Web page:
Background Sixty two per cent of hospital infections are caused by Gram – bacteria (e.g. E. coli, Pseudomonas aeruginosa, K. Pneumoniae in primis), pathogens for which there is a trend of increasing antibiotic resistance and consequently a diminished efficacy of available therapeutic alternatives.
Purpose Analyse the cost of antibiotic therapies, DRG profitability and antibiotic resistance in complicated intra-abdominal infections (cIAIs) in an oncological surgery.
Materials and Methods A retrospective observational study was conducted.
The analysis considered 39 patients with a cIAI diagnosis hospitalised between 1 January and 31 December 2015.
Patients with microbiological report.
Documented antibiotic therapy (drug, duration, dosage).
Patients characteristics, antibiotic resistance, costs and length of antibiotic therapies, length of hospital stay, DRG revenue and access to intensive care.
Antibiotic resistance was defined as: for each of 16 isolated bacteria species was defined ‘resistance’ the pathogen for which resistance to one or more antibiotic drug has been reported in the antibiogram.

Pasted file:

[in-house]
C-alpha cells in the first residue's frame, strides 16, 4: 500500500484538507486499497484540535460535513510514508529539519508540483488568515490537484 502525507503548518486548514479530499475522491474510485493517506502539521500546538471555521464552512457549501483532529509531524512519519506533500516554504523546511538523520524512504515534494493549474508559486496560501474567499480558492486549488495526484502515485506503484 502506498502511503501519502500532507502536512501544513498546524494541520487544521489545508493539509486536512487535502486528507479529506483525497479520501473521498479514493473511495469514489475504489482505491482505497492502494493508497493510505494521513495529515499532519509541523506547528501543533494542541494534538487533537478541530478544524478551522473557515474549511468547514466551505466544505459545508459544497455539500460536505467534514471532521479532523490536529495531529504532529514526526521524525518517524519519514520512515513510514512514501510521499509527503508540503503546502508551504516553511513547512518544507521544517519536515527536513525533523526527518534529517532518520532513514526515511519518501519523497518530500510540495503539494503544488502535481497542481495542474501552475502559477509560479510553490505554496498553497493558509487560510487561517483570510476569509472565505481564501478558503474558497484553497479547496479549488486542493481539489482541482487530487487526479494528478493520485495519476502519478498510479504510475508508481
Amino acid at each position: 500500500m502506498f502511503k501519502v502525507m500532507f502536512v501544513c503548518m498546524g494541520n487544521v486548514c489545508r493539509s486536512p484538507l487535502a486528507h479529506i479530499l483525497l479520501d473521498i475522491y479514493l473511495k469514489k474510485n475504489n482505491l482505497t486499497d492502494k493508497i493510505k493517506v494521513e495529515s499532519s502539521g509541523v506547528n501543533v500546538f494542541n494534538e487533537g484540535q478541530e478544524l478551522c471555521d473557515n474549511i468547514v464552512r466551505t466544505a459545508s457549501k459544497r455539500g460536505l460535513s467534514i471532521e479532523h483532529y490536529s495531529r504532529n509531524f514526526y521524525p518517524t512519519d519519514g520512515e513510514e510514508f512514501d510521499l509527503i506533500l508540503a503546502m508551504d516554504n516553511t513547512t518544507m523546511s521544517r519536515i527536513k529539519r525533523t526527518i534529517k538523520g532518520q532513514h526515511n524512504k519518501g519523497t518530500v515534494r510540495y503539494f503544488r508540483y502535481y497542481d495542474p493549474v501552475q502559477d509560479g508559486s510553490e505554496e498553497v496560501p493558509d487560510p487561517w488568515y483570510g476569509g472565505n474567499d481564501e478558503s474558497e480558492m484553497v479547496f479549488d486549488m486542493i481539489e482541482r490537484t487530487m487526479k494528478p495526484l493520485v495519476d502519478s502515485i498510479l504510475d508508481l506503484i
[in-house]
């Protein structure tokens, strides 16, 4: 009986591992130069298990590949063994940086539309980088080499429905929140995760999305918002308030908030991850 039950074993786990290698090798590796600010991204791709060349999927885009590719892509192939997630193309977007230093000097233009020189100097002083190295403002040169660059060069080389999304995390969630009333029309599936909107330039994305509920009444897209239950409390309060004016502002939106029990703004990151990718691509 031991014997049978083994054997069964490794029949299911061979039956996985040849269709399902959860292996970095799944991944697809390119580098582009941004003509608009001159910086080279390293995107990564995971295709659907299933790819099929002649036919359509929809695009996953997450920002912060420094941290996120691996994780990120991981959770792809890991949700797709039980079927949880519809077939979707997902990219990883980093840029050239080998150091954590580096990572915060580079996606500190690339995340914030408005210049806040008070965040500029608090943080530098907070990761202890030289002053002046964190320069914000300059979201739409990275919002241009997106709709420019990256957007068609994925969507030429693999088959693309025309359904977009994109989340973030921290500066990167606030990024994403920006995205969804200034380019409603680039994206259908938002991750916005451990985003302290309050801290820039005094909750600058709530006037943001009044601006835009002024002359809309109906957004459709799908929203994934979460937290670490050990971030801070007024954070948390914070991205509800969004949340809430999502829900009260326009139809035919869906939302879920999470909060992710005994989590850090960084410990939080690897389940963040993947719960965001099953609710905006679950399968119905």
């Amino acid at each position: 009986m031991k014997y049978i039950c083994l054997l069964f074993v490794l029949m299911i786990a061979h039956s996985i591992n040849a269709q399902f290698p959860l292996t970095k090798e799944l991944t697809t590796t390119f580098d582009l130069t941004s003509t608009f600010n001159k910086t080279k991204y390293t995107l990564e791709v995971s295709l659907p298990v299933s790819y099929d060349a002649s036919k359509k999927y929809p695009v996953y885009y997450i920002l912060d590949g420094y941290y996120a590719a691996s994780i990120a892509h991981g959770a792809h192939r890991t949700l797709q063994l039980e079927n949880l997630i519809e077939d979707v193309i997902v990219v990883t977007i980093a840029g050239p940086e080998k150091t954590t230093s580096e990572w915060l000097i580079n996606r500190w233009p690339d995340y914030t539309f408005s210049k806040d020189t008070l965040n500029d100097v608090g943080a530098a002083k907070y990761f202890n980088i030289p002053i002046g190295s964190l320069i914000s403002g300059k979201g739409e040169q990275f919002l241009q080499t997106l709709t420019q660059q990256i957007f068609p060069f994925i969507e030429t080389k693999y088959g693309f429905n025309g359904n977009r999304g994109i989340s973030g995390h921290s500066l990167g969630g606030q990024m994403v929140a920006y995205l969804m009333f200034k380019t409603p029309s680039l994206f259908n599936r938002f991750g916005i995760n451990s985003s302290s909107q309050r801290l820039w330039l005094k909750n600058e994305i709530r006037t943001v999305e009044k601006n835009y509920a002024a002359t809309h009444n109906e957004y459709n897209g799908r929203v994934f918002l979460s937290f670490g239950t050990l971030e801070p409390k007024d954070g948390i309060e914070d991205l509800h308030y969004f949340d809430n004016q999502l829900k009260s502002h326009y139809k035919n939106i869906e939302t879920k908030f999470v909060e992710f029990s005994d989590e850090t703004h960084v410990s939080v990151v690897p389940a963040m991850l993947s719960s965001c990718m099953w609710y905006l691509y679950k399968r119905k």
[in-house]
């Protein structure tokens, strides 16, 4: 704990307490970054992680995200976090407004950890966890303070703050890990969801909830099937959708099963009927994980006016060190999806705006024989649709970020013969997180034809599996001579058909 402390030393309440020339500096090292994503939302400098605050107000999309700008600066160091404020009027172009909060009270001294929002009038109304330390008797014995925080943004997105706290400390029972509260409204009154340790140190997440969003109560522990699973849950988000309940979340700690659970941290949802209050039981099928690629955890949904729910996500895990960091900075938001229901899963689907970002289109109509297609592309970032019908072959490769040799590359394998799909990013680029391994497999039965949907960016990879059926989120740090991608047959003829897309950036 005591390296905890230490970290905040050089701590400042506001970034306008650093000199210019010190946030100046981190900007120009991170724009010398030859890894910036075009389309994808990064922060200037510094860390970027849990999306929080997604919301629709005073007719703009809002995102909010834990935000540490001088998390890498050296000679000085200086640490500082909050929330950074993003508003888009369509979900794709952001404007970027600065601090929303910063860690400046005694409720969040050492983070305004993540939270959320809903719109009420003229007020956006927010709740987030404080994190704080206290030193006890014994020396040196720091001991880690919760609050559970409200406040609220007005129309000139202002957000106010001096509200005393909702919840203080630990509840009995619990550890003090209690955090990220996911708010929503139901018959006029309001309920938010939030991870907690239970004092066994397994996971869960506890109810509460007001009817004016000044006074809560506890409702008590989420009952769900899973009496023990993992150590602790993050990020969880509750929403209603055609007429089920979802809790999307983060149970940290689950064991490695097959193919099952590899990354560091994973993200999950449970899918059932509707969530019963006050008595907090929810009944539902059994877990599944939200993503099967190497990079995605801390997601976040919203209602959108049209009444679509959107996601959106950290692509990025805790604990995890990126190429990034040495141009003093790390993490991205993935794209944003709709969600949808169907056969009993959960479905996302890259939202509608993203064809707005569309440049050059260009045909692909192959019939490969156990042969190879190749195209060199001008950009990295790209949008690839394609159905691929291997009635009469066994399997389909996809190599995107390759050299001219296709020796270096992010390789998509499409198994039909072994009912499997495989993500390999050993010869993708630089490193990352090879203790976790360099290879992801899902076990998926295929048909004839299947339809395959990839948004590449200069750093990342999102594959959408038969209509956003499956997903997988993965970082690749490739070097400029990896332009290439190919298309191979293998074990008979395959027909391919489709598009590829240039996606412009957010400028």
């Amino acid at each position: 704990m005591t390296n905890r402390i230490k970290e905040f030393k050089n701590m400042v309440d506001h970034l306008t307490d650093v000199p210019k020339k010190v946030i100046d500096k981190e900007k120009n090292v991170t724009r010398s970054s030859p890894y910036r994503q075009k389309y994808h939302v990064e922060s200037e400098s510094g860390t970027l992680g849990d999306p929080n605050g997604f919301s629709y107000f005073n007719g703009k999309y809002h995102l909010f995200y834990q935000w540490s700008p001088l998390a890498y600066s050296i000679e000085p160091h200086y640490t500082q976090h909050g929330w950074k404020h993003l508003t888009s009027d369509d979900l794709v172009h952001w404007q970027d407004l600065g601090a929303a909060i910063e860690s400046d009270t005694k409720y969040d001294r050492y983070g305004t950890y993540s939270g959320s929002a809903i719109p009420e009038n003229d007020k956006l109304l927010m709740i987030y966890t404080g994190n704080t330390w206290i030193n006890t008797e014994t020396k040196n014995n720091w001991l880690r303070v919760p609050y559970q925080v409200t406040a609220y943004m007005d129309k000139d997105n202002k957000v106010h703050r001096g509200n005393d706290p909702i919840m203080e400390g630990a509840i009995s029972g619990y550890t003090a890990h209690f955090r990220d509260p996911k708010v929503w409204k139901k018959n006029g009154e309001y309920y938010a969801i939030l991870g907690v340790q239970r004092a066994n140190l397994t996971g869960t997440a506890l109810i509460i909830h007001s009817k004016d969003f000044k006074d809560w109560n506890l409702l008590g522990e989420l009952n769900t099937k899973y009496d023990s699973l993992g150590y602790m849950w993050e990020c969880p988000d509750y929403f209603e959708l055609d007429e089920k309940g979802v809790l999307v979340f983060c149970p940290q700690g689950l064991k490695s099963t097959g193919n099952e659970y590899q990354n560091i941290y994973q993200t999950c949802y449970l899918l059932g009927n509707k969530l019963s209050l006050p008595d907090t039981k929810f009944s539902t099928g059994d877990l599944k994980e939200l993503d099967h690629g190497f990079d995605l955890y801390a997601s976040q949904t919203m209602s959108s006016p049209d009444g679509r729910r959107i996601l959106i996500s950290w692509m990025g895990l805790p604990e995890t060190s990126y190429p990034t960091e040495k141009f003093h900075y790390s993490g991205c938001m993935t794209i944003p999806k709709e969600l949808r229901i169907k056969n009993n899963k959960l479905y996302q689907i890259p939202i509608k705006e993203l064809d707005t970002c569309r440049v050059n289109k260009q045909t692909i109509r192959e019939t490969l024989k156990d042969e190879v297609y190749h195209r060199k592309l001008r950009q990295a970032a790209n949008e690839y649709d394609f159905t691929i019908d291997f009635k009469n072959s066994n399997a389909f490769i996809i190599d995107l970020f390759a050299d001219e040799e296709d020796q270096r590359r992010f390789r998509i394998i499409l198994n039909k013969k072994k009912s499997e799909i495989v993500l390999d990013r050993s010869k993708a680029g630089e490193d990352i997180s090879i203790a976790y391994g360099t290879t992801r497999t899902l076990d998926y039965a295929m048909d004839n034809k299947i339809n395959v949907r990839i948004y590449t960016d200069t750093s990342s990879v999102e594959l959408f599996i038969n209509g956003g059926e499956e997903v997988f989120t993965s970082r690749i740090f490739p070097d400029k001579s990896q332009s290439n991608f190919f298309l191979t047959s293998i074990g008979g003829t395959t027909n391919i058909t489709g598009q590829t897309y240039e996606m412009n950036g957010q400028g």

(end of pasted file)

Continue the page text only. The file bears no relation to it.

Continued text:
Results Average hospital stay was 24 days (20.29 std).
Six of 39 (15%) had access to intensive care, as a result of the infection and one died.
Average antibiotic cost was €411.73 including VAT.
The four highest cost cases resulted in an average pharmaceutical expense of €2,699, in 75% of cases they are characterised by pseudomonas aeruginosa and/or multi-resistant klebsiella pneumoniae infections (carbapenems, piparacillin+tazobactam, colistin, tigecycline).
The duration of hospitalisation in this group of patients was 37 days and was related to antibiotic therapy. Considering the DRG rate associated with them, a daily refund of €482 was calculated, far below the average cost for hospital stay (€767). Finally, two out of four patients had access to intensive care.
Conclusions In the cIAIs, the presence of multiresistant pseudomonas aeruginosa and klebsiella pneumoniae significantly increase the costs of antibiotic therapies and the length of stay. The current levels of antimicrobial resistance and over-prescription of antibiotics observed, raise serious questions about the efficacy and appropriate use of the available therapeutic alternatives.
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